Mae'r cynnwys hwn ar gael yn Saesneg yn unig.
Early into lockdown, French friends I met while researching Welsh-Breton town twinning emailed with the news that they were cancelling their summer exchange to Wales. Members from both towns had been planning the trip for months. The Welsh cakes were already on standby. But now no-one knows when (or if) there might be another town twinning trip. Could COVID-19 spell the end for town twinning?
When I first wrote about town twinning for a WISERD research report , COVID-19 had not yet seen borders closed and flights grounded across Europe. But twinning associations were already struggling. More cheap travel and fewer school language enrolments had turned twinning exchanges passé. New members had long dwindled, while dedicated leaders aged. Austerity brought accusations of council-funded ‘junkets’. Brexit brought fears of growing further apart. The pandemic might prove the final straw – but I would like to think otherwise.
I would like to think otherwise because international travel routes are only physical connections. Flights and ferries don’t make friendships – people do, and town twinning has always been about connecting civil society across borders. The movement grew in the aftermath of the Second World War as a grassroots way to overcome division and find commonalities. There is hope and heart in that, worth remembering.
Of course, the war has been remembered during the pandemic, with plenty of ‘Blitz spirit’ from politicians. But division is back, too. We’ve learnt to associate rising infections with certain places, and fear can make it all too easy to confuse the virus with ‘other’ people. Re-connecting with each other will need to be as much a part of our recovery as reviving the economy.
Just as we should revisit the solidarity behind town twinning, we might remember that twinning comes from an era when most people did not regularly travel abroad. When Welsh-Breton links started growing in the 1970s, the main way to cross the Channel was by ferry, with long drives either side. Twinning connections celebrated shared Celtic heritage, not because it was easy to visit each other, but because it was hard.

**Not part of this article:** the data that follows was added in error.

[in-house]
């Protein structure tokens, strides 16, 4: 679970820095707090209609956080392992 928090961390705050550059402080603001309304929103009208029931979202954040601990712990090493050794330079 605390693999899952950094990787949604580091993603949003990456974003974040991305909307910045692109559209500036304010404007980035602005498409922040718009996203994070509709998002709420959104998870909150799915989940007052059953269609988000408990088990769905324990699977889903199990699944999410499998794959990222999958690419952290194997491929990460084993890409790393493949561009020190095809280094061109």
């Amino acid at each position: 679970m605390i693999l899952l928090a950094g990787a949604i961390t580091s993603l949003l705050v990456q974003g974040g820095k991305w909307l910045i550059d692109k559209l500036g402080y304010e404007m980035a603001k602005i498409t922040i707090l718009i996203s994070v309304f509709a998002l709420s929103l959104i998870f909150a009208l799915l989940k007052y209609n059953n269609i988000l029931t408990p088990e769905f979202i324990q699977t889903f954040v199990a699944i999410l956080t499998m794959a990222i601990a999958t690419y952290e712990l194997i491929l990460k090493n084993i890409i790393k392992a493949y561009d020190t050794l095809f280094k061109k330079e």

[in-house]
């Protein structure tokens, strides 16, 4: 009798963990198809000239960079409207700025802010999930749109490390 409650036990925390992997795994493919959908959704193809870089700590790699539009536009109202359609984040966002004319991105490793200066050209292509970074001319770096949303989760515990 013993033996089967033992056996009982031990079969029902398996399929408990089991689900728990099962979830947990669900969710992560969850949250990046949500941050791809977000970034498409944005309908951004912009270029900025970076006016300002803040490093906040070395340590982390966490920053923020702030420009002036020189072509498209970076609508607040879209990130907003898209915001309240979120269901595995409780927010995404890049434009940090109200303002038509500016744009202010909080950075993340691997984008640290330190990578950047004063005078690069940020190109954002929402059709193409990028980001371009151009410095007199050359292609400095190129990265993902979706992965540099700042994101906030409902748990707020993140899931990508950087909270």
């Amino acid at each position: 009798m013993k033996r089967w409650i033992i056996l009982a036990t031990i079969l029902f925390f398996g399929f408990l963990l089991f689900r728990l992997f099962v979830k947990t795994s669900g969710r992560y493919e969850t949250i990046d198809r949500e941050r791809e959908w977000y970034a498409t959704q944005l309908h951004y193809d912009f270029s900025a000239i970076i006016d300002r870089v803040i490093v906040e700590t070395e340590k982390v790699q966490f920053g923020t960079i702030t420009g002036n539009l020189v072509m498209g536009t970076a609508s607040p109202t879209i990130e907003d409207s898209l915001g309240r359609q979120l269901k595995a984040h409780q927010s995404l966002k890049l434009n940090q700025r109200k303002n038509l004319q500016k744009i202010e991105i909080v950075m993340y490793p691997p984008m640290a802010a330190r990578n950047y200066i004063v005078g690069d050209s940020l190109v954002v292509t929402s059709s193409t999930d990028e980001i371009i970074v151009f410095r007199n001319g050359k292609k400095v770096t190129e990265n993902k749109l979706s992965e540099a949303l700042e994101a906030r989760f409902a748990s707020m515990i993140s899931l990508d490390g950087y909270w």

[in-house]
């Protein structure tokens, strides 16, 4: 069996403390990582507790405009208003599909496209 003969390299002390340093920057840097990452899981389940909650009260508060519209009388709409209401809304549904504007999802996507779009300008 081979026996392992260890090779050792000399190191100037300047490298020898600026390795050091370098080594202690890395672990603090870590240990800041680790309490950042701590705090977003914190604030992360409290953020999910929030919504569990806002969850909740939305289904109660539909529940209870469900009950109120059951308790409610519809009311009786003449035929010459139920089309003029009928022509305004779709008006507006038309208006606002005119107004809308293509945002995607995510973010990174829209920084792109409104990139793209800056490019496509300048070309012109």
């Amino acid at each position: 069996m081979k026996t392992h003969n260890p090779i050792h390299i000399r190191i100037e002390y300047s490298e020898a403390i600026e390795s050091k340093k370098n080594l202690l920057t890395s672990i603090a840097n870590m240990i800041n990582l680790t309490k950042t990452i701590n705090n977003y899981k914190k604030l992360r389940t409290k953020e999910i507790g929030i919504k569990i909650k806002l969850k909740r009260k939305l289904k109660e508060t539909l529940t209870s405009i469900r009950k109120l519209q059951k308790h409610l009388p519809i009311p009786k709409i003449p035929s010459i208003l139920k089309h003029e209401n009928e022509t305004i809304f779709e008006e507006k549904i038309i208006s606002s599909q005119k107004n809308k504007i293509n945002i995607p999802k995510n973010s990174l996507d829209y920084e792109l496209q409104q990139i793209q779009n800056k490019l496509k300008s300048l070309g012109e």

COVID-19 has already reminded us that we’ve come to take travel for granted. Predicted drops in carbon emissions from cancelled flights tell a stark story of our unsustainable travel habits. Closer to home, over-crowded beaches and dumped litter are surely signs that too many of us have too little care for the places we visit. Re-thinking the ways we travel has been long overdue. While the hurry to re-start tourism is economically necessary, for the well-being of our planet and our communities, we also need to travel more consciously.
Town twinning exists to forge genuine connections between people and places. Those are ingredients to value and learn from. I don’t want to be sentimental: town twinning needs new life and the movement’s future will not look like its past. But as we learn to live with pandemic (and, shortly, Brexit) border controls, perhaps we might look again at those little flags on our municipal ‘Croeso’ signs – signs that our here is connected to somewhere else, and by more than supply chains or cheap flights.
“We’re thinking of you”, my friends wrote from Brittany. I’m thinking of them, too. And sending Welsh cakes.
On the 19th of August, Bryonny Goodwin-Hawkins will be speaking as part of an online ‘Café Europa’ panel discussion on Twinning to Rebuild European Connections, hosted by the Hampshire European Movement.